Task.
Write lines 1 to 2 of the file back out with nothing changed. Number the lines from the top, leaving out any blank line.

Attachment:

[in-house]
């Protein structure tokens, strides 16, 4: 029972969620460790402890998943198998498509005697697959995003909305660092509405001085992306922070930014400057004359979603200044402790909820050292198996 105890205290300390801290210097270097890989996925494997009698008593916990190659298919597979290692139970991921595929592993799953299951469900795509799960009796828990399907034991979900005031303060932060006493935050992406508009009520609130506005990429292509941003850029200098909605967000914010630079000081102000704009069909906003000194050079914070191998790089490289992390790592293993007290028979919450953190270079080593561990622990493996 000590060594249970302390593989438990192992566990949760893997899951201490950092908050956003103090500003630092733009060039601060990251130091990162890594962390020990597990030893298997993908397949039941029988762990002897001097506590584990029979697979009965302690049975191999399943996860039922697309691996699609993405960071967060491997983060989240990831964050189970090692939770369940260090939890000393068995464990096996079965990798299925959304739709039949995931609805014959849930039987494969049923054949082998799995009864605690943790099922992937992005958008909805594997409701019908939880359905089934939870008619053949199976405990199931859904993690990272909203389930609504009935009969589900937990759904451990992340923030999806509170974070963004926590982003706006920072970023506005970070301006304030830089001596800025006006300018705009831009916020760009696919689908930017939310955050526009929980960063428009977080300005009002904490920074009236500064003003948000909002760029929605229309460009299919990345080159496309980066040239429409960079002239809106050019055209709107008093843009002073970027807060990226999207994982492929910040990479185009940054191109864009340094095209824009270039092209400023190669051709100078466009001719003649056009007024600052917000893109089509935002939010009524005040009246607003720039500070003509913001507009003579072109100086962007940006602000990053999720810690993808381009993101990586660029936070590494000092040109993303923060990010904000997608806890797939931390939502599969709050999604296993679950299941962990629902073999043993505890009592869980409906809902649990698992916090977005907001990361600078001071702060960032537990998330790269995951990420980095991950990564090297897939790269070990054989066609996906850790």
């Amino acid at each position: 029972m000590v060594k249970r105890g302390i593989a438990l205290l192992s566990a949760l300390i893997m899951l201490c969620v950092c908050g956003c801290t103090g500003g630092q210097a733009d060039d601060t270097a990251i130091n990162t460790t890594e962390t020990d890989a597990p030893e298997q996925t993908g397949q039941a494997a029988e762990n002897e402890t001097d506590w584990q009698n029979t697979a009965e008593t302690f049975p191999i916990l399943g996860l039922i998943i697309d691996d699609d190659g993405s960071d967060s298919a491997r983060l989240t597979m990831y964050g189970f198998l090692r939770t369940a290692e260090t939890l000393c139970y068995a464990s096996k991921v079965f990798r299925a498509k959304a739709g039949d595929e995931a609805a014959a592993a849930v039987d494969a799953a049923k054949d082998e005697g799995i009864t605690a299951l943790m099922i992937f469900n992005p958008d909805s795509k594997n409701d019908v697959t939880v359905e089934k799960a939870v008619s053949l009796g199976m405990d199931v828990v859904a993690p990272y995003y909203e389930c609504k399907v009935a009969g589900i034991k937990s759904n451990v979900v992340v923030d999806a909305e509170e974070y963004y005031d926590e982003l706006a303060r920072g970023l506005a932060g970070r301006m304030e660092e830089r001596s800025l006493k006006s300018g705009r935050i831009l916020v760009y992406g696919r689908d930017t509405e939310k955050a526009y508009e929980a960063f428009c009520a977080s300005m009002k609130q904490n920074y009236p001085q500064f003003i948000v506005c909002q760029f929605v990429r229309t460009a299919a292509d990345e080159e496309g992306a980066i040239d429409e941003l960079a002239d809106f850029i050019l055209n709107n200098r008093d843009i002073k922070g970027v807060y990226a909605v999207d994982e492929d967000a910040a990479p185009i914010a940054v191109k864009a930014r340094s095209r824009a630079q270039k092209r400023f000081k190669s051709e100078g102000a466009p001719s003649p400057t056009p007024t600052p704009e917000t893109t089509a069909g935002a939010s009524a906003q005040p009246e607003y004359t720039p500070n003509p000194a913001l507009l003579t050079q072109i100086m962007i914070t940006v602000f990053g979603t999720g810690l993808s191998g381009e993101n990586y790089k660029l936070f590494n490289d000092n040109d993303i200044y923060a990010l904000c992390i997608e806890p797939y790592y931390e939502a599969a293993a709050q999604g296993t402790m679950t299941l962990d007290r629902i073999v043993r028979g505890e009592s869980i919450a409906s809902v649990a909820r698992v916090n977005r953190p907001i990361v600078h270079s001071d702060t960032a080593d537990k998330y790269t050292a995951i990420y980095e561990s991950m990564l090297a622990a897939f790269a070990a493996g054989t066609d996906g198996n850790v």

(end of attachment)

[in-house]
């Protein structure tokens, strides 16, 4: 029972969620460790402890998943198998498509005697697959995003909305660092509405001085992306922070930014400057004359979603200044402790909820050292198996 105890205290300390801290210097270097890989996925494997009698008593916990190659298919597979290692139970991921595929592993799953299951469900795509799960009796828990399907034991979900005031303060932060006493935050992406508009009520609130506005990429292509941003850029200098909605967000914010630079000081102000704009069909906003000194050079914070191998790089490289992390790592293993007290028979919450953190270079080593561990622990493996 000590060594249970302390593989438990192992566990949760893997899951201490950092908050956003103090500003630092733009060039601060990251130091990162890594962390020990597990030893298997993908397949039941029988762990002897001097506590584990029979697979009965302690049975191999399943996860039922697309691996699609993405960071967060491997983060989240990831964050189970090692939770369940260090939890000393068995464990096996079965990798299925959304739709039949995931609805014959849930039987494969049923054949082998799995009864605690943790099922992937992005958008909805594997409701019908939880359905089934939870008619053949199976405990199931859904993690990272909203389930609504009935009969589900937990759904451990992340923030999806509170974070963004926590982003706006920072970023506005970070301006304030830089001596800025006006300018705009831009916020760009696919689908930017939310955050526009929980960063428009977080300005009002904490920074009236500064003003948000909002760029929605229309460009299919990345080159496309980066040239429409960079002239809106050019055209709107008093843009002073970027807060990226999207994982492929910040990479185009940054191109864009340094095209824009270039092209400023190669051709100078466009001719003649056009007024600052917000893109089509935002939010009524005040009246607003720039500070003509913001507009003579072109100086962007940006602000990053999720810690993808381009993101990586660029936070590494000092040109993303923060990010904000997608806890797939931390939502599969709050999604296993679950299941962990629902073999043993505890009592869980409906809902649990698992916090977005907001990361600078001071702060960032537990998330790269995951990420980095991950990564090297897939790269070990054989066609996906850790």